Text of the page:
Harebell

©Bruce Shortland

Harebell

©Amy Lewis

Harebell

Scientific name: Campanula rotundifolia
The nodding, blue bells of the Harebell are a summer delight of grasslands, sand dunes, hedgerows and cliffs. They are attractive to all kinds of insects, too.

Species information

Statistics

Height: up to 40cm

Conservation status

Common.

When to see

June to October

About

The delicate, nodding bells of the Harebell are one of the prettiest additions to our hedgerows, grasslands, hillsides, sand dunes and cliffs. Flowering between July and September, the Harebell mostly grows on dry, undisturbed ground, but is tolerant of all kinds of habitats. It is regularly visited by bumblebees and Honeybees, providing an autumnal source of nectar for these insects.

How to identify

A creeping perennial, the Harebell has long, trailing stems with small, club-shaped leaves at the base. Its stem leaves are much more elongated, and its blue, bell-shaped flowers hang in clusters at the tips of the stems.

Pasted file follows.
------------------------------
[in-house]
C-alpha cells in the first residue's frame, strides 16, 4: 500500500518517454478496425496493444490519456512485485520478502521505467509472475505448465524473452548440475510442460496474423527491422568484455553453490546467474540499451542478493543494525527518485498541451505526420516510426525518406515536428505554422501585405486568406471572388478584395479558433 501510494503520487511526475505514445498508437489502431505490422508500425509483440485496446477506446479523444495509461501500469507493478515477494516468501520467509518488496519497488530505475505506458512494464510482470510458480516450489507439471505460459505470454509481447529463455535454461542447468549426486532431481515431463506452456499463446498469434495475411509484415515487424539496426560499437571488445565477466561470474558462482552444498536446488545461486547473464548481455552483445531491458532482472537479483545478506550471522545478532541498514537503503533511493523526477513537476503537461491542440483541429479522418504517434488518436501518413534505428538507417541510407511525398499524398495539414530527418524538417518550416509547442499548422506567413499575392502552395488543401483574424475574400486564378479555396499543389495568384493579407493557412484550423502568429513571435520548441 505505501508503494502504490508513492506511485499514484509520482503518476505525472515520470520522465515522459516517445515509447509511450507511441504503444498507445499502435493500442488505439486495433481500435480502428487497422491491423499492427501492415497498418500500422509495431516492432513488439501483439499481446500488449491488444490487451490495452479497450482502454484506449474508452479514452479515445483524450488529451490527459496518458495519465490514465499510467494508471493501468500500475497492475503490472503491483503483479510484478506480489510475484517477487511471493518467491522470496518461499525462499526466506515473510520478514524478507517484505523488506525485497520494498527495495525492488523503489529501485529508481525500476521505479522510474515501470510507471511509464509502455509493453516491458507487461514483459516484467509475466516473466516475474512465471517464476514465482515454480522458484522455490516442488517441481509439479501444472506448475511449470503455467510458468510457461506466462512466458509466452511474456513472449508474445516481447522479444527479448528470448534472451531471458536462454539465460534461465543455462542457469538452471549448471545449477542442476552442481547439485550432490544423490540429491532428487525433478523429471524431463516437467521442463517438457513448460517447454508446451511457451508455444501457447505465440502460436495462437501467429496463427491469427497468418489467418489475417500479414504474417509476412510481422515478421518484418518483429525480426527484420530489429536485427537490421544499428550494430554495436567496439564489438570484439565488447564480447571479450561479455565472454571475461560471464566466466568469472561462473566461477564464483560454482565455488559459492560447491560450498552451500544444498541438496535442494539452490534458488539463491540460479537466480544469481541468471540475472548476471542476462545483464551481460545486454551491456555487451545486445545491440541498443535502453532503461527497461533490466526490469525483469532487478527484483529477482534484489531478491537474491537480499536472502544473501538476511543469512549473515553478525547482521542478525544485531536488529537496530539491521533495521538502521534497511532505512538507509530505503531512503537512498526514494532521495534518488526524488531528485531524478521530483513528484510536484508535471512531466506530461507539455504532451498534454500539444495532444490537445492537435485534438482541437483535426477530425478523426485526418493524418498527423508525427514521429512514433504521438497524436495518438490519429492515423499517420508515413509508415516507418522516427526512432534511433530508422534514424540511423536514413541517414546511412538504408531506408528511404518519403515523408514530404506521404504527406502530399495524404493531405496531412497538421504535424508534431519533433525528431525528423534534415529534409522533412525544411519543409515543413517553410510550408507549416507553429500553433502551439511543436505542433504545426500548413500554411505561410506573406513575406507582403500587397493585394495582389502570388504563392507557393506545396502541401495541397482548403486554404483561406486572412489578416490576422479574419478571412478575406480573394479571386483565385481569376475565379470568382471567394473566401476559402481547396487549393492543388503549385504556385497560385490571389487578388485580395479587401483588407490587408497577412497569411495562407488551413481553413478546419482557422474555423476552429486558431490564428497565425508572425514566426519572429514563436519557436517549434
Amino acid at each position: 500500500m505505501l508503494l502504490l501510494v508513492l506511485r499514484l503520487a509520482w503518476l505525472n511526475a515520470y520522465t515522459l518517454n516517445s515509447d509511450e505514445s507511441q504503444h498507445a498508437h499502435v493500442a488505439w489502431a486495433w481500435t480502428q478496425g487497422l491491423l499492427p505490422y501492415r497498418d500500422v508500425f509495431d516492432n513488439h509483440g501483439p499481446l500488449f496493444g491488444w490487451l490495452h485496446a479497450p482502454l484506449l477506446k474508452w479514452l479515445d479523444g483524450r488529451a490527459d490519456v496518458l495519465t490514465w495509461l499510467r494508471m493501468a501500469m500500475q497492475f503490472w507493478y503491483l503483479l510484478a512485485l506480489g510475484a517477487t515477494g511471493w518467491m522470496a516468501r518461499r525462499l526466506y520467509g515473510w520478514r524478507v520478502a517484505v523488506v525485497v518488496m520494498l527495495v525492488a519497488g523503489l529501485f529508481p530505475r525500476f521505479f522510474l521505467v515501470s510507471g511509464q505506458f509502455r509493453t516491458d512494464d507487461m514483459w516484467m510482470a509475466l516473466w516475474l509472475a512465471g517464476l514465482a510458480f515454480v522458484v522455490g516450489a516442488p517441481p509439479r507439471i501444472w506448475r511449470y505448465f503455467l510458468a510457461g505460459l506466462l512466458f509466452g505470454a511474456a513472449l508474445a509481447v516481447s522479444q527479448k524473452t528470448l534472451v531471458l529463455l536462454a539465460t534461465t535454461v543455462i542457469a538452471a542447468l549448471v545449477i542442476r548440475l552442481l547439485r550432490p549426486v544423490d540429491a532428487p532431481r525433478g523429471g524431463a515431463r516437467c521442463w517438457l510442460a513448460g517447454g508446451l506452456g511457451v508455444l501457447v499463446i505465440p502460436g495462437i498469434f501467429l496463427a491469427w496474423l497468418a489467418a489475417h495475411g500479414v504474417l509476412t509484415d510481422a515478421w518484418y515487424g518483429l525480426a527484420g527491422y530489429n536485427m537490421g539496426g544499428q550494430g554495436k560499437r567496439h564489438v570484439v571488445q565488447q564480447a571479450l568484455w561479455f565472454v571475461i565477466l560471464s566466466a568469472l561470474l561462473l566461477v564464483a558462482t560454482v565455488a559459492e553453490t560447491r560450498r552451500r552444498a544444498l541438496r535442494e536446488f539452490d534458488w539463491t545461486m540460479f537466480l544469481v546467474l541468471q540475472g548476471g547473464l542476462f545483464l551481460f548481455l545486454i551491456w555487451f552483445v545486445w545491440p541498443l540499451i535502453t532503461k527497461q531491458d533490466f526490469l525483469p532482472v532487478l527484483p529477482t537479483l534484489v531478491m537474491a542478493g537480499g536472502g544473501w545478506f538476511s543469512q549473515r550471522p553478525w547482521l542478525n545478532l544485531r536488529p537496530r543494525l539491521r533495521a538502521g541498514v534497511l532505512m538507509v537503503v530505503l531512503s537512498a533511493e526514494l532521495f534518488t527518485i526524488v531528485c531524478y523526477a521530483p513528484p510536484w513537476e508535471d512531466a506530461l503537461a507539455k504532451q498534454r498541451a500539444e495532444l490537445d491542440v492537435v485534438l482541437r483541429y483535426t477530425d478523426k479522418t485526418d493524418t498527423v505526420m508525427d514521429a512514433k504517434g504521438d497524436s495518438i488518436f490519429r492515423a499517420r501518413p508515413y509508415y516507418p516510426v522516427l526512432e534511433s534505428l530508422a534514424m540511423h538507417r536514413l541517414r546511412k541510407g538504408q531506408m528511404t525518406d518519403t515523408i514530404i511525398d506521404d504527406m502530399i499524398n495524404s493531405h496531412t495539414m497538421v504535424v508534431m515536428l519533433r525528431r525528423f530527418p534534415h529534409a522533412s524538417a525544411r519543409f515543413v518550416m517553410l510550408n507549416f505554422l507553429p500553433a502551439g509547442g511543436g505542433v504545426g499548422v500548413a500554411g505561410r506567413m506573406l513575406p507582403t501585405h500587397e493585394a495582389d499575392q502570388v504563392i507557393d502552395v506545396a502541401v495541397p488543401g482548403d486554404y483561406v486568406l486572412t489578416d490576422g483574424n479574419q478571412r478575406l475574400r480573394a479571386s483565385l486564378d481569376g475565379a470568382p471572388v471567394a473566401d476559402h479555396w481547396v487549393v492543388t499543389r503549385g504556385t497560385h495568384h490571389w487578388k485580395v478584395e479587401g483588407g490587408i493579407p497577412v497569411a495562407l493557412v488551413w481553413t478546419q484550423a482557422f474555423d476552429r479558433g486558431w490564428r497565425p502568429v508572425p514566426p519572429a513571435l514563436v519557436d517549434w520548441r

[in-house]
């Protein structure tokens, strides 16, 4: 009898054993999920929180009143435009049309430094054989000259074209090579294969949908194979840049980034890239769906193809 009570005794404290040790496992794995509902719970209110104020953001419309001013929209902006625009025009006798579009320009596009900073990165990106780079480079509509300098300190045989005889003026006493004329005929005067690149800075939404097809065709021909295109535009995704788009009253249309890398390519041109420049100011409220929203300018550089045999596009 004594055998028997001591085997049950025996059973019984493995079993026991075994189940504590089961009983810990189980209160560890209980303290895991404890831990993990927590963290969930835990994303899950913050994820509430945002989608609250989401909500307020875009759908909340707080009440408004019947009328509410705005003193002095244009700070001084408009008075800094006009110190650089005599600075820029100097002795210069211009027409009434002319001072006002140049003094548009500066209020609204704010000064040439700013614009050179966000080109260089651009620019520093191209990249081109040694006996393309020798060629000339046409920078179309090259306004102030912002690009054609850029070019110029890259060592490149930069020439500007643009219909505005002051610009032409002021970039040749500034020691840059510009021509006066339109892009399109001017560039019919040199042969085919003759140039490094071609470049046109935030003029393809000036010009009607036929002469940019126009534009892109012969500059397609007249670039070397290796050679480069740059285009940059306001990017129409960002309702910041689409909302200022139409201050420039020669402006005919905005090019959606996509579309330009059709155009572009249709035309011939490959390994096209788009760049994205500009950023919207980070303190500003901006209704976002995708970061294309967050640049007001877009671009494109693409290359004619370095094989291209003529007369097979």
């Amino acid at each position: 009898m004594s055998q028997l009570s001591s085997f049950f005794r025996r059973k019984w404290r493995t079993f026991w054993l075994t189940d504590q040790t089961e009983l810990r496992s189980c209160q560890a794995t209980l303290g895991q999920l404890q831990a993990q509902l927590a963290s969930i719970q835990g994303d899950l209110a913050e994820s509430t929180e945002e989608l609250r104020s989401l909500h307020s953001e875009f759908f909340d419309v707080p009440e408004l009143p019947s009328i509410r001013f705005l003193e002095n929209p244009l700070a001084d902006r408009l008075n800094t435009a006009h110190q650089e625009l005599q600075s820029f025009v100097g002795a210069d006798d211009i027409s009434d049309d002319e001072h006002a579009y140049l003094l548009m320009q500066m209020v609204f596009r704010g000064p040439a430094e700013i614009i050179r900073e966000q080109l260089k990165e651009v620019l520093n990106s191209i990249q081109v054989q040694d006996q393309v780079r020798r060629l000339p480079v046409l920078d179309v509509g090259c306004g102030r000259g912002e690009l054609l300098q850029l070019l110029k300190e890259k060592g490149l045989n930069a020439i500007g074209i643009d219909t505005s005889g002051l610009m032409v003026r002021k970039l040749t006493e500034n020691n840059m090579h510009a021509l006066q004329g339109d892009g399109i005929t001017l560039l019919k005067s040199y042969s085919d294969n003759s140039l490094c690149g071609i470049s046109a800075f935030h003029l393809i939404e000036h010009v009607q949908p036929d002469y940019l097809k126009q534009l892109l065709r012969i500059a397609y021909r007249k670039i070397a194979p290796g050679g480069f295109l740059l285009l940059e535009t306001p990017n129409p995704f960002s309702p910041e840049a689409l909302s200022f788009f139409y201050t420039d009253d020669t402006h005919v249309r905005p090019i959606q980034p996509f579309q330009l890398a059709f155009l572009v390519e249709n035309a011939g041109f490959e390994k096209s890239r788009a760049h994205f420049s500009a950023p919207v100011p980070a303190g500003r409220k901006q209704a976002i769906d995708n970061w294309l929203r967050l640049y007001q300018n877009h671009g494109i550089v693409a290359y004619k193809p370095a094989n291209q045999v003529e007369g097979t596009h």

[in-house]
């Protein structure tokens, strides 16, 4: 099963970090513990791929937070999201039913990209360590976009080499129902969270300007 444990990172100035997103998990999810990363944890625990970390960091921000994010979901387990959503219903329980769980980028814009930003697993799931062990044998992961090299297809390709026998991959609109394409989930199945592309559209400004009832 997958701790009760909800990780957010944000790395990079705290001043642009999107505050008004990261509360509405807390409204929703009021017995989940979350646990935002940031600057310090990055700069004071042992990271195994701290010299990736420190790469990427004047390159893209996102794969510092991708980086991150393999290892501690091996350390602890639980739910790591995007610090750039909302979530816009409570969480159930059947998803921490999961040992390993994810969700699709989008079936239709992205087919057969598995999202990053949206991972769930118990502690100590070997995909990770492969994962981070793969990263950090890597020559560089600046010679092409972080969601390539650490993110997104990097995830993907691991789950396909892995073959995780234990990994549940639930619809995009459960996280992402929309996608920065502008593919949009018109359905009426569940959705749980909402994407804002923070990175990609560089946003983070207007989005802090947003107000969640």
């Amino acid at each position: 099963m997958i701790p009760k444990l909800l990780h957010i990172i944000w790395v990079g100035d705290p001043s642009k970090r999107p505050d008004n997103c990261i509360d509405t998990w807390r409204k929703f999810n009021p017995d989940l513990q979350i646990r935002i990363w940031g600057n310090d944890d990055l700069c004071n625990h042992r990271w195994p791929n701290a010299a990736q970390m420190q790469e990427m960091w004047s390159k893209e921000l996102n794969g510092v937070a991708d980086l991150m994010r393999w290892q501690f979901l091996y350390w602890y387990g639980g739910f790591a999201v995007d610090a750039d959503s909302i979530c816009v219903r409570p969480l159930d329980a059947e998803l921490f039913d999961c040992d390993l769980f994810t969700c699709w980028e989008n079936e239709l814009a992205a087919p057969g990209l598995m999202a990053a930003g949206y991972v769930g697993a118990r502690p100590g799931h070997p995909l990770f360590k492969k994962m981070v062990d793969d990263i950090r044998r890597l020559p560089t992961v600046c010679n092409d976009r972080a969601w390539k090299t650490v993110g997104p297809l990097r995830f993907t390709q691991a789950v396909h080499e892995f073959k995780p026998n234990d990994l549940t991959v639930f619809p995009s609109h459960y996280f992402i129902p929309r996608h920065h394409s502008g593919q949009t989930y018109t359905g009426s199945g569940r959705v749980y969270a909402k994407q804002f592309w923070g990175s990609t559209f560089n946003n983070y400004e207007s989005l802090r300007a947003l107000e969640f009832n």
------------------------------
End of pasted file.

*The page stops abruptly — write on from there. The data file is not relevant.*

Distribution

Found throughout mainland UK, but scarcer in Northern Ireland.

Did you know?

In Scotland, the Harebell is sometimes known as the 'Bluebell'; elsewhere, it has picked up various local names, including 'Witches' Thimbles' and 'Fairy Bells', alluding to magical associations.

How people can help

The Wildlife Trusts manage many grassland and coastal habitats sympathetically for the benefit of all kinds of wildlife. Careful grazing with traditional breeds, hay-cutting at the right time and scrub clearance are just some of the ways these habitats are kept in good condition. By volunteering for your local Trust you can help too, and you'll make new friends and learn new skills along the way.